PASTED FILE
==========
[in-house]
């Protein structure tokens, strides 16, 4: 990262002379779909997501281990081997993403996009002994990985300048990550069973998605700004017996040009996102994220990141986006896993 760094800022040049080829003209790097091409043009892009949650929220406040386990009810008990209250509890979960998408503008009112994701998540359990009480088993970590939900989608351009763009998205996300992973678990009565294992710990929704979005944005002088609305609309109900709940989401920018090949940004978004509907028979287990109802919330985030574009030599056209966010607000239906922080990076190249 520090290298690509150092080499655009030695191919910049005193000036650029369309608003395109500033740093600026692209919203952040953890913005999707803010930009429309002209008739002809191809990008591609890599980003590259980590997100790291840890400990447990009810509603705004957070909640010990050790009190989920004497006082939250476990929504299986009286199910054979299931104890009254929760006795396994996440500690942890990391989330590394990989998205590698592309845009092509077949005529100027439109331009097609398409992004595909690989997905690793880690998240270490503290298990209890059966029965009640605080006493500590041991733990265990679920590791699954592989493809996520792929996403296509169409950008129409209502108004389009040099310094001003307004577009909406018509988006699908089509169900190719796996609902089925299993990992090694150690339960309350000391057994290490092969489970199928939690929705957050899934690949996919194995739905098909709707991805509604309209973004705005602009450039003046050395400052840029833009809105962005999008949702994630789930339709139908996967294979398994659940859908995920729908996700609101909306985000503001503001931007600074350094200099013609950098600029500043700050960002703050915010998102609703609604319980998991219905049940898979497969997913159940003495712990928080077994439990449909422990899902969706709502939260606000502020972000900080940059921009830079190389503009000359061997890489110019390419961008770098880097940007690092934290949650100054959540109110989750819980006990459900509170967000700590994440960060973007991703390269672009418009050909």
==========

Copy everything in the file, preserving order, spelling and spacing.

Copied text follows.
[in-house]
């Protein structure tokens, strides 16, 4: 990262002379779909997501281990081997993403996009002994990985300048990550069973998605700004017996040009996102994220990141986006896993 760094800022040049080829003209790097091409043009892009949650929220406040386990009810008990209250509890979960998408503008009112994701998540359990009480088993970590939900989608351009763009998205996300992973678990009565294992710990929704979005944005002088609305609309109900709940989401920018090949940004978004509907028979287990109802919330985030574009030599056209966010607000239906922080990076190249 520090290298690509150092080499655009030695191919910049005193000036650029369309608003395109500033740093600026692209919203952040953890913005999707803010930009429309002209008739002809191809990008591609890599980003590259980590997100790291840890400990447990009810509603705004957070909640010990050790009190989920004497006082939250476990929504299986009286199910054979299931104890009254929760006795396994996440500690942890990391989330590394990989998205590698592309845009092509077949005529100027439109331009097609398409992004595909690989997905690793880690998240270490503290298990209890059966029965009640605080006493500590041991733990265990679920590791699954592989493809996520792929996403296509169409950008129409209502108004389009040099310094001003307004577009909406018509988006699908089509169900190719796996609902089925299993990992090694150690339960309350000391057994290490092969489970199928939690929705957050899934690949996919194995739905098909709707991805509604309209973004705005602009450039003046050395400052840029833009809105962005999008949702994630789930339709139908996967294979398994659940859908995920729908996700609101909306985000503001503001931007600074350094200099013609950098600029500043700050960002703050915010998102609703609604319980998991219905049940898979497969997913159940003495712990928080077994439990449909422990899902969706709502939260606000502020972000900080940059921009830079190389503009000359061997890489110019390419961008770098880097940007690092934290949650100054959540109110989750819980006990459900509170967000700590994440960060973007991703390269672009418009050909």